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PDM enters mandatory Covid vaccination fray

2021-10-21  John Muyamba

PDM enters mandatory Covid vaccination fray

RUNDU - The Popular Democratic Movement has called on Cabinet not to consider introducing mandatory Covid-19 vaccination.

 “As the PDM, we have a duty to defend the people of Namibia where their rights are being violated by those in political power,” PDM’s justice shadow minister and parliamentarian Timotheus Shihumbu said in a statement. 

 “Therefore, we have to condemn any moves towards the mandatory vaccinations of the nation. The Constitution of Namibia’s Bill of Rights gives citizens fundamental freedoms which are inviolable, and those freedoms include the choice not to be forcefully vaccinated or subjected to any medical procedure against your will.”

 Shihumbu noted that the National Health Act, 2 of 2015, does not give the health minister power to provide health services by force to citizens who do not want it. Therefore, he said, the government must stop forthwith with the ideas of introducing mandatory vaccination. 

“We can assure you that the attorney general and minister of justice will open a can of worms and Pandora’s box which will have serious legal ramifications that shall shake the very foundation of our constitutional democracy if they go ahead with mandatory vaccination,” he said. 

Justice minister Yvonne Dausab, during last week’s Covid-19 briefing at State House, hinted government would consider options, including mandatory vaccination against Covid-19 to help the country realise herd immunity.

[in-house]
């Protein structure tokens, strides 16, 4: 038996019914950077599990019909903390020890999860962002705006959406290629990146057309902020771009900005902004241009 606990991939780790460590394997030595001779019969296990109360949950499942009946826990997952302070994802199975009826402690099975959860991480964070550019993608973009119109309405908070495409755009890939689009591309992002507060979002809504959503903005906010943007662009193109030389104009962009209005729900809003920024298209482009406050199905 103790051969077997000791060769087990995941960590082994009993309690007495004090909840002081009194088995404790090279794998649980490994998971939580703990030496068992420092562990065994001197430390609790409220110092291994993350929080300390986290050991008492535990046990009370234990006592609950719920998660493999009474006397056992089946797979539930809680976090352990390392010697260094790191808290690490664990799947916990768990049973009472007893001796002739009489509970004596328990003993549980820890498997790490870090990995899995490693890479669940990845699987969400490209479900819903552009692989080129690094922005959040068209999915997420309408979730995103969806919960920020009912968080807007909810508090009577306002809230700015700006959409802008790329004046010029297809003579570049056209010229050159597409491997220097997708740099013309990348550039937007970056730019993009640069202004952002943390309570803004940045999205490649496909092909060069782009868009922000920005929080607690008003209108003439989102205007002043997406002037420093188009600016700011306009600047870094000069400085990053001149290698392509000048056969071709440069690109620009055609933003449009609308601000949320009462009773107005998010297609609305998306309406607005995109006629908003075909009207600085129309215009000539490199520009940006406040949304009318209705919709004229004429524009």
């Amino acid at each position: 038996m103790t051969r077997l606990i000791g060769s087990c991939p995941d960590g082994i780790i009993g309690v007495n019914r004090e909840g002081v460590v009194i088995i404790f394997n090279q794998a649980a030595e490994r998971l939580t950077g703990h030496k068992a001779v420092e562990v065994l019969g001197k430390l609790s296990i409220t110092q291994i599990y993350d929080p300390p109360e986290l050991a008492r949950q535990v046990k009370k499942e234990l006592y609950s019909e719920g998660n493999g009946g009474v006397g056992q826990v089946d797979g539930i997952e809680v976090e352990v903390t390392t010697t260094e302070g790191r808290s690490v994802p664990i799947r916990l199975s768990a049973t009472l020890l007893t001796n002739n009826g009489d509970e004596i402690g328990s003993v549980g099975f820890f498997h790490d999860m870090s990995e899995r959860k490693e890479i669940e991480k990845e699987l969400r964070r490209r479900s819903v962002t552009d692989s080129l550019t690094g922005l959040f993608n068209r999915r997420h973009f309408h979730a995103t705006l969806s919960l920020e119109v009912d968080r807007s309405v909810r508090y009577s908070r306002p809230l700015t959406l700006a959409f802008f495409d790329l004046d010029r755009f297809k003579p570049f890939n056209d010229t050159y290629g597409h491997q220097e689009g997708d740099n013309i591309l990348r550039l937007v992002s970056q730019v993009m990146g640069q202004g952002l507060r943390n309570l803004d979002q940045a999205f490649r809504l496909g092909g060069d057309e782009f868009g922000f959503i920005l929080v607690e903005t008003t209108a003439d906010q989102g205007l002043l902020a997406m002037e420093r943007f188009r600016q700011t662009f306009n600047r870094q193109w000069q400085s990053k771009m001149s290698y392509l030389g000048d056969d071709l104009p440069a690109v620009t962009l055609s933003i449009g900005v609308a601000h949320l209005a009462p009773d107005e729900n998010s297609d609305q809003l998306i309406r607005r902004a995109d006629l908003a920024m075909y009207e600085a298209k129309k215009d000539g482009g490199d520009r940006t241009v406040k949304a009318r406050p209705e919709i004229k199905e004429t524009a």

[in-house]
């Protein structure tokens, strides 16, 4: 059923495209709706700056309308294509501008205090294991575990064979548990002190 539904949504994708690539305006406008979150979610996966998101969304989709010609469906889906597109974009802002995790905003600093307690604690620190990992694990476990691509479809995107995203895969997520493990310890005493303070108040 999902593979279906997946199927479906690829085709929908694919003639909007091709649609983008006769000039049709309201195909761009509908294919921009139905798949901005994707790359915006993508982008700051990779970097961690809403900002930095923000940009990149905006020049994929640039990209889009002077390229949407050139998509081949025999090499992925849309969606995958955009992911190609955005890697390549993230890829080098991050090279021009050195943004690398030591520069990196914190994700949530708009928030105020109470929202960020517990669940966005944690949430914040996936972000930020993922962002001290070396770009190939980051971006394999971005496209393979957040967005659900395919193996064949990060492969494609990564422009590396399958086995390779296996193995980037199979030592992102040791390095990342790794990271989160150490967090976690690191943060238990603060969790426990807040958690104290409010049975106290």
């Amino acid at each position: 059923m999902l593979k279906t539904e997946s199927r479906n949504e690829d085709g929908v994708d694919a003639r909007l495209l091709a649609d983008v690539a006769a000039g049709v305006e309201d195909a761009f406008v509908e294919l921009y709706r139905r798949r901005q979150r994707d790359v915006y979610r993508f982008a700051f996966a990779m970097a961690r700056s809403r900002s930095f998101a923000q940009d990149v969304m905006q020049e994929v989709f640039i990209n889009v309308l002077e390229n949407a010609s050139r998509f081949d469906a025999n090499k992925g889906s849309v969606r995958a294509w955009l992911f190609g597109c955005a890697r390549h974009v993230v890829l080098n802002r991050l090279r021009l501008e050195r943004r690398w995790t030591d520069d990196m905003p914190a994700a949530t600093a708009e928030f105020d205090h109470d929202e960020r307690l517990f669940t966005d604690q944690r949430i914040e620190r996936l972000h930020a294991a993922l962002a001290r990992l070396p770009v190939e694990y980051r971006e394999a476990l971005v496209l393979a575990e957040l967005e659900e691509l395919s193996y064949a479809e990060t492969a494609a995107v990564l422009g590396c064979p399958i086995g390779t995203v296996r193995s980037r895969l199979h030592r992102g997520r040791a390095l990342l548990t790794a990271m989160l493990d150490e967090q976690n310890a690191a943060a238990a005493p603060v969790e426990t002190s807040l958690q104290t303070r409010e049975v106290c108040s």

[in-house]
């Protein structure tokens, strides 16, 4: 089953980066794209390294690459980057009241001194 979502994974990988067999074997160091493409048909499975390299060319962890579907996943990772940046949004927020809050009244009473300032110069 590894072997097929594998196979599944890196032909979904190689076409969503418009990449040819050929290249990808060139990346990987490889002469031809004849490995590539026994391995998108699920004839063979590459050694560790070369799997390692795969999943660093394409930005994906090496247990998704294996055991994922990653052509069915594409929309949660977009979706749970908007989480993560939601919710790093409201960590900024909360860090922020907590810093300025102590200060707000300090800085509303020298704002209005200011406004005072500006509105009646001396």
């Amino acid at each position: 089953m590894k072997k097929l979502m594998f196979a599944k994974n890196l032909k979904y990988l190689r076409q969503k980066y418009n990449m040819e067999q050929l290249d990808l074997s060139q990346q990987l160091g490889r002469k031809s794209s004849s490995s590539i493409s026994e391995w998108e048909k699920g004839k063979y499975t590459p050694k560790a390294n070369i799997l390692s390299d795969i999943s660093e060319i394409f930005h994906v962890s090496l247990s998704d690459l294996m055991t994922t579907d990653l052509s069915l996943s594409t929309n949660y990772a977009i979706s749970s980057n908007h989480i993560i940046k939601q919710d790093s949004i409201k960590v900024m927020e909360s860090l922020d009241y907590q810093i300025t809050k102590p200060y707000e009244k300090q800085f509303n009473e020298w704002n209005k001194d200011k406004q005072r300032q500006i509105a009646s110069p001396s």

“For the moment, we are looking at all the options, and there has been quite a bit of comparative work done. I am sure the attorney general will provide the advice required to make a determination as to which direction Namibia should take,” she was quoted by The Namibian.

 Shihumbu agrees there is a need to scale up vaccination efforts. “But as the PDM, we are calling on the government to be creative and persuasive so as not to stoop low and use drastic measures, draconian strategies, scare tactics and actions that will violate the constitutional guarantees of personal freedom,” he said. 

“We therefore suggest that the government come up with strategies which will improve the living conditions of the people so that the people will be persuaded and attracted to go for voluntary vaccinations in order to be protected from Covid-19.”

Meanwhile, defence minister Frans Kapofi has defended a directive for mandatory vaccination of Namibian Defence Force members, saying it is not a punishment but to look after the welfare of the troops. Soldiers have allegedly started an online petition to stop the mandatory vaccination ordered by the army recently. 

“We must just accept that is it done for the good of our soldiers – and there is no need to politicise the matter. I am seeing how people are inciting soldiers to retaliate and defend themselves against their leaders,” he noted while addressing media queries during Friday’s 35th Covid-19 briefing at State House.

 “There are those who are petitioning the President, and I believe they are not soldiers but people disguised as soldiers. The life of soldiers is as-is; you believe what you are told by your commander.” 


2021-10-21  John Muyamba

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